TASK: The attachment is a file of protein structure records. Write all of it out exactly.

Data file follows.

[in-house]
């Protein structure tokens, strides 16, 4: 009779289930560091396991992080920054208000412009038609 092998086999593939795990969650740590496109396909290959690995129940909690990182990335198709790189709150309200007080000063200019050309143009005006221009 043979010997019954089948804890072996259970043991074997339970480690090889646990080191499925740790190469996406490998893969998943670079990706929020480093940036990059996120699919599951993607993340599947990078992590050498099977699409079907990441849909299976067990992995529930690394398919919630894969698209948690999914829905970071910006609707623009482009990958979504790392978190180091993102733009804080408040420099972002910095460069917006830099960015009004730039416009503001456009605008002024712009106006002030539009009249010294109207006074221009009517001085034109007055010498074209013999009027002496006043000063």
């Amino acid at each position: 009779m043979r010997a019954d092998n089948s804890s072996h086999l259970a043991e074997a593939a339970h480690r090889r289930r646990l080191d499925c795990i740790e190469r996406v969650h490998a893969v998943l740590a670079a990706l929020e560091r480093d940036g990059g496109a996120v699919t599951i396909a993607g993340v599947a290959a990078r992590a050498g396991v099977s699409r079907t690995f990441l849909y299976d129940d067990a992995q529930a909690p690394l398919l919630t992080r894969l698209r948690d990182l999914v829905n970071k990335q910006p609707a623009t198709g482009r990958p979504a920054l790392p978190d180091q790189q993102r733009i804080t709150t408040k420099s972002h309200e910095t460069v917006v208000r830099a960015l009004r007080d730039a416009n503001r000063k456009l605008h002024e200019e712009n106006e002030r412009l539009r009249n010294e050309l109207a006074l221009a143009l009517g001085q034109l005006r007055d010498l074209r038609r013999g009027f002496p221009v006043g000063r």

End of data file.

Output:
[in-house]
């Protein structure tokens, strides 16, 4: 009779289930560091396991992080920054208000412009038609 092998086999593939795990969650740590496109396909290959690995129940909690990182990335198709790189709150309200007080000063200019050309143009005006221009 043979010997019954089948804890072996259970043991074997339970480690090889646990080191499925740790190469996406490998893969998943670079990706929020480093940036990059996120699919599951993607993340599947990078992590050498099977699409079907990441849909299976067990992995529930690394398919919630894969698209948690999914829905970071910006609707623009482009990958979504790392978190180091993102733009804080408040420099972002910095460069917006830099960015009004730039416009503001456009605008002024712009106006002030539009009249010294109207006074221009009517001085034109007055010498074209013999009027002496006043000063």
């Amino acid at each position: 009779m043979r010997a019954d092998n089948s804890s072996h086999l259970a043991e074997a593939a339970h480690r090889r289930r646990l080191d499925c795990i740790e190469r996406v969650h490998a893969v998943l740590a670079a990706l929020e560091r480093d940036g990059g496109a996120v699919t599951i396909a993607g993340v599947a290959a990078r992590a050498g396991v099977s699409r079907t690995f990441l849909y299976d129940d067990a992995q529930a909690p690394l398919l919630t992080r894969l698209r948690d990182l999914v829905n970071k990335q910006p609707a623009t198709g482009r990958p979504a920054l790392p978190d180091q790189q993102r733009i804080t709150t408040k420099s972002h309200e910095t460069v917006v208000r830099a960015l009004r007080d730039a416009n503001r000063k456009l605008h002024e200019e712009n106006e002030r412009l539009r009249n010294e050309l109207a006074l221009a143009l009517g001085q034109l005006r007055d010498l074209r038609r013999g009027f002496p221009v006043g000063r």